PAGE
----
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The smr and qacA/B genes in Staphylococcus aureus confer tolerance to antiseptics and are associated with nosocomial acquisition of infection and underlying medical conditions. Such antiseptic tolerance (AT) genes have also been reported in coagulase-negative staphylococci (CoNS) and enterococci, however, few data are available regarding their prevalence. We sought to describe the frequency of AT genes among bloodstream isolates of S. aureus, CoNS and enterococci at Texas Children’s Hospital (TCH).
Banked CoNS, S. aureus and enterococci isolated from blood cultures collected bewteen October 1, 2016, and October 1, 2017, were obtained from the TCH clinical microbiology laboratory. All isolates underwent polymerase chain reaction (PCR) assay for the qacA/B and smr genes. Medical records were reviewed for all cases.
In total, 103 CoNS, 19 Enterococcus spp, and 119 S. aureus isolates were included in the study, and 80.6% of the CoNS possessed at least 1 AT gene compared to 37% of S. aureus and 43.8% of E. faecalis isolates (P < .001). Among CoNS bloodstream isolates, the presence of either AT gene was strongly associated with nosocomial infection (P < .001). The AT genes in S. aureus were associated with nosocomial infection (P = .025) as well as the diagnosis of central-line–associated bloodstream infection (CLABSI; P = .04) and recent hospitalizations (P < .001). We found no correlation with genotypic AT in E. faecalis and any clinical variable we examined.
Antiseptic tolerance is common among bloodstream staphylococci and E. faecalis isolates at TCH. Among CoNS, the presence of AT genes is strongly correlated with nosocomial acquisition of infection, consistent with previous studies in S. aureus. These data suggest that the healthcare environment contributes to AT among staphylococci.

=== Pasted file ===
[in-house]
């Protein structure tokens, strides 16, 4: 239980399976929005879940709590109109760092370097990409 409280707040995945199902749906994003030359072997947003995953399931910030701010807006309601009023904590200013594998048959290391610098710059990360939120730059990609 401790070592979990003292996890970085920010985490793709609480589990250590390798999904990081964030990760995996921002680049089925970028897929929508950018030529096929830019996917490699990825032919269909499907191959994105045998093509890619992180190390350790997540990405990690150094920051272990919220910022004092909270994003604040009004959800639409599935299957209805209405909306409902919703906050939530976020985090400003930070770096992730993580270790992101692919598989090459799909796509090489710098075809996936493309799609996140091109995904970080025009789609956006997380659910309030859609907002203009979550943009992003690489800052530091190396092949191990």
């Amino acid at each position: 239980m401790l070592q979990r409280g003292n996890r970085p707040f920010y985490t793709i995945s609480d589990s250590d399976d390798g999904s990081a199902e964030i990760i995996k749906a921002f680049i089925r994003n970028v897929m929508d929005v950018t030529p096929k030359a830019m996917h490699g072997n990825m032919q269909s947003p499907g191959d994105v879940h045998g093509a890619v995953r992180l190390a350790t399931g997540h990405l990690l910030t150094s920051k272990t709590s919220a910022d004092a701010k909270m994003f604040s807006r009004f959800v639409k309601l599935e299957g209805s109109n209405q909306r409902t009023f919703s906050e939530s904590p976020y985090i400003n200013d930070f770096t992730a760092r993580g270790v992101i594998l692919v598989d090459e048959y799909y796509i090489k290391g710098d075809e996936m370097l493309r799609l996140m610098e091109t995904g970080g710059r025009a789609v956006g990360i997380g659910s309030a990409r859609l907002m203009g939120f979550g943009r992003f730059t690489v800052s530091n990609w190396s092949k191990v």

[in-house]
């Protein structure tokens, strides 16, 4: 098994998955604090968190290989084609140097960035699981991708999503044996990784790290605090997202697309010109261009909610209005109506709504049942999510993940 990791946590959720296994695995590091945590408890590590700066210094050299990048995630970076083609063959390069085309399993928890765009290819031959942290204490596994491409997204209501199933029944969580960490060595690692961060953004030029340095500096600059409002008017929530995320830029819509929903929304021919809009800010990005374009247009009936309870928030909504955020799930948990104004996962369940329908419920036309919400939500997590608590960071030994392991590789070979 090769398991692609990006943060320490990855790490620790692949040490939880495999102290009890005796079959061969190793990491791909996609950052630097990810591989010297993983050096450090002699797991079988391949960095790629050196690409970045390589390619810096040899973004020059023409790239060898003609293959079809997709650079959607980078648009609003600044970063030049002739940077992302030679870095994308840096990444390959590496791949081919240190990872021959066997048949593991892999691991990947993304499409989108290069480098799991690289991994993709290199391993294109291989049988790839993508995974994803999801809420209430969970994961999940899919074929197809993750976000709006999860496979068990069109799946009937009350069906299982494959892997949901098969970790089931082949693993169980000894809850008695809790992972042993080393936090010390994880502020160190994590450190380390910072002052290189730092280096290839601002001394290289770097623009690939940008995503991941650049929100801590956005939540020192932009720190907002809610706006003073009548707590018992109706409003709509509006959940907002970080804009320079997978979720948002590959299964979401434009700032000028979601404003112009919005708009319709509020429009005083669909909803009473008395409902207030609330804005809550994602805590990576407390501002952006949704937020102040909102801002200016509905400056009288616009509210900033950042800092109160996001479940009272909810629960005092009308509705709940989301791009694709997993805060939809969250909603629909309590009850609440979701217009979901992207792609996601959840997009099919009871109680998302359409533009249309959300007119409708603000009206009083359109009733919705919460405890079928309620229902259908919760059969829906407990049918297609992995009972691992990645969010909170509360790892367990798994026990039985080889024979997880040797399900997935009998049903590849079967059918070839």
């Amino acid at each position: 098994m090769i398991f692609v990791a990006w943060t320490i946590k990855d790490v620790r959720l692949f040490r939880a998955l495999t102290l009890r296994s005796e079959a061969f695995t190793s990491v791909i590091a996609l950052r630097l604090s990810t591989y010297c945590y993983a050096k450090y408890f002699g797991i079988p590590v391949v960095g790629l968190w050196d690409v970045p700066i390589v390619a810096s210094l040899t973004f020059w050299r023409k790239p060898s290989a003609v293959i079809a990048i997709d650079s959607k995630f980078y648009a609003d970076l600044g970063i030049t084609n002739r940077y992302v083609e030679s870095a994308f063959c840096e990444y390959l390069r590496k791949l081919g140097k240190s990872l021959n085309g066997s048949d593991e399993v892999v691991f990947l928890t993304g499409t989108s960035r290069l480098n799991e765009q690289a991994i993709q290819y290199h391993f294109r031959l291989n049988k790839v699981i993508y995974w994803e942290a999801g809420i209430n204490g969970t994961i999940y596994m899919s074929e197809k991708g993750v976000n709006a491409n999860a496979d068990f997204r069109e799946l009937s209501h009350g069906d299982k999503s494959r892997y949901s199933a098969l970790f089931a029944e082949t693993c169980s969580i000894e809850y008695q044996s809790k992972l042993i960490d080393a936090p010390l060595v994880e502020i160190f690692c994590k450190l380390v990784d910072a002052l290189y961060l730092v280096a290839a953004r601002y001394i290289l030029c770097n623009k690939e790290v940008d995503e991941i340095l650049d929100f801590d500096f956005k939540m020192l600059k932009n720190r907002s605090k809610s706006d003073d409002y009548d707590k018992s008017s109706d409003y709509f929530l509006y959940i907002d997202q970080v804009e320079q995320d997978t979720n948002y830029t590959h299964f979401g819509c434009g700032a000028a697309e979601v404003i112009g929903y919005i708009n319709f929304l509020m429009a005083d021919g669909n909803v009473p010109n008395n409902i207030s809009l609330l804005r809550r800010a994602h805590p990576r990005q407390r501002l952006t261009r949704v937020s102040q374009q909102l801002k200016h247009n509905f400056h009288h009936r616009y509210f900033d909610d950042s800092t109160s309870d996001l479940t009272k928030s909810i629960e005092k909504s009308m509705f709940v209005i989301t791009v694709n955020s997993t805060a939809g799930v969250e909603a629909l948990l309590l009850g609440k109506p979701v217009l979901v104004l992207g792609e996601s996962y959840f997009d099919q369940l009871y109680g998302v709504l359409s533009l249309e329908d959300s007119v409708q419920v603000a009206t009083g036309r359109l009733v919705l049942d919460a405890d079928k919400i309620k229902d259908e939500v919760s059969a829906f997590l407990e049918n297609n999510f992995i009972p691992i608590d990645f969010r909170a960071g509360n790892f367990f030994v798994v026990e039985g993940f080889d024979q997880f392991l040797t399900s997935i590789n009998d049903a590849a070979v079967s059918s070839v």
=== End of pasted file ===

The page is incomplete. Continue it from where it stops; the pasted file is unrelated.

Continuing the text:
The southern Cape of South Africa is important to understanding regional climate because it straddles the transition between the winter and summer rainfall zones. We examine late Quaternary changes in rainfall seasonality and aridity through analysis of micromammal assemblages from three sites: Boomplaas Cave and Nelson Bay Cave in the aseasonal rainfall zone and Byneskranskop 1 in the winter rainfall zone. Our interpretation is based on analysis of 123 modern micromammal assemblages accumulated by barn owls (Tyto alba), which empirically links species composition to climate. The Pleistocene record (∼65 to 12 ka) from Boomplaas Cave, together with the last glacial maximum (LGM) samples from Nelson Bay Cave, indicates enhanced winter rainfall, especially during the LGM. Boomplaas Cave documents progressive aridification from the LGM to the earliest Holocene, followed by a return to moderately humid conditions through the Holocene. Byneskranskop 1 indicates a dominance of winter rains over the last 17 ka and a shift from an arid middle Holocene to a humid later Holocene. Agreement between the micromammal record and other local and regional proxies reinforces the potential of southern African micromammal assemblages as paleoclimate indicators.
This paper analyses a series of high-quality continuous records from southeastern Africa to study the spatiotemporal patterning of Holocene hydroclimatic anomalies in the region. Results indicate dominant frequencies of variability at millennial time scales, and a series of anomalies broadly common to all records. Of particular interest, data from the southern Cape coast exhibit periods of wetter/drier conditions that are out of phase with the sites less than 150 km away in the adjacent interior, but in phase with sites in tropical regions over 1000 km to the northeast. To explain such spatial patterns and gradients, we propose that the Agulhas Current may be a critical vector by which tropical climatic signals are propagated along the littoral zone, exerting a dominant, highly localized influence on near-coastal environmental conditions. Limitations in the data available do not allow for a detailed examination of the climatic dynamics related to these phenomena, but this paper highlights a series of avenues for future research to clarify the spatial extent and stability of the patterns observed.